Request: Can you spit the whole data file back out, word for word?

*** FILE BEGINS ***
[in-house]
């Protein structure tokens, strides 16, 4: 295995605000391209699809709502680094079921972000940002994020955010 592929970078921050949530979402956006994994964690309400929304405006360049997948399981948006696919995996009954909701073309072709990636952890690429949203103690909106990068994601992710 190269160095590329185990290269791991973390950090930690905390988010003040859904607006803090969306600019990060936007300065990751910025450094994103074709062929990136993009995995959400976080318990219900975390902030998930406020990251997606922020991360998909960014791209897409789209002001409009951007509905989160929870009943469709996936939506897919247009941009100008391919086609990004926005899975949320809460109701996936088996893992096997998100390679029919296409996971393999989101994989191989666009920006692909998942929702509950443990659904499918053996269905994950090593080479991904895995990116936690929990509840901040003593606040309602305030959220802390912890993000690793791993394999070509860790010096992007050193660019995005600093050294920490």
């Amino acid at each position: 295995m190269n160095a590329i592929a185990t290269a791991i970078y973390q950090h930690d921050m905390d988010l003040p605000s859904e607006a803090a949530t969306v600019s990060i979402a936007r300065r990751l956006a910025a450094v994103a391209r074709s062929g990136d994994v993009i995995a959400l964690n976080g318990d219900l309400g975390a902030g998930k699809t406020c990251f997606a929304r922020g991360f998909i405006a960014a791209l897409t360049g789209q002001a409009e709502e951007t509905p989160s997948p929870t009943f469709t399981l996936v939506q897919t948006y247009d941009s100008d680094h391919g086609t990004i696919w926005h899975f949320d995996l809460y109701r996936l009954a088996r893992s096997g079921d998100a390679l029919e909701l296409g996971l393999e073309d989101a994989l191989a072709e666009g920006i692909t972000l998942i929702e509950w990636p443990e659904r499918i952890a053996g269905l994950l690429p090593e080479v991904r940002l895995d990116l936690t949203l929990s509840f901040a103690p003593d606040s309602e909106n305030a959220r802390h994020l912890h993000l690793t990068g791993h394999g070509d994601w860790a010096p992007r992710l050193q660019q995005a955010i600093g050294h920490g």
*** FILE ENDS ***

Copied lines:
[in-house]
């Protein structure tokens, strides 16, 4: 295995605000391209699809709502680094079921972000940002994020955010 592929970078921050949530979402956006994994964690309400929304405006360049997948399981948006696919995996009954909701073309072709990636952890690429949203103690909106990068994601992710 190269160095590329185990290269791991973390950090930690905390988010003040859904607006803090969306600019990060936007300065990751910025450094994103074709062929990136993009995995959400976080318990219900975390902030998930406020990251997606922020991360998909960014791209897409789209002001409009951007509905989160929870009943469709996936939506897919247009941009100008391919086609990004926005899975949320809460109701996936088996893992096997998100390679029919296409996971393999989101994989191989666009920006692909998942929702509950443990659904499918053996269905994950090593080479991904895995990116936690929990509840901040003593606040309602305030959220802390912890993000690793791993394999070509860790010096992007050193660019995005600093050294920490």
């Amino acid at each position: 295995m190269n160095a590329i592929a185990t290269a791991i970078y973390q950090h930690d921050m905390d988010l003040p605000s859904e607006a803090a949530t969306v600019s990060i979402a936007r300065r990751l956006a910025a450094v994103a391209r074709s062929g990136d994994v993009i995995a959400l964690n976080g318990d219900l309400g975390a902030g998930k699809t406020c990251f997606a929304r922020g991360f998909i405006a960014a791209l897409t360049g789209q002001a409009e709502e951007t509905p989160s997948p929870t009943f469709t399981l996936v939506q897919t948006y247009d941009s100008d680094h391919g086609t990004i696919w926005h899975f949320d995996l809460y109701r996936l009954a088996r893992s096997g079921d998100a390679l029919e909701l296409g996971l393999e073309d989101a994989l191989a072709e666009g920006i692909t972000l998942i929702e509950w990636p443990e659904r499918i952890a053996g269905l994950l690429p090593e080479v991904r940002l895995d990116l936690t949203l929990s509840f901040a103690p003593d606040s309602e909106n305030a959220r802390h994020l912890h993000l690793t990068g791993h394999g070509d994601w860790a010096p992007r992710l050193q660019q995005a955010i600093g050294h920490g």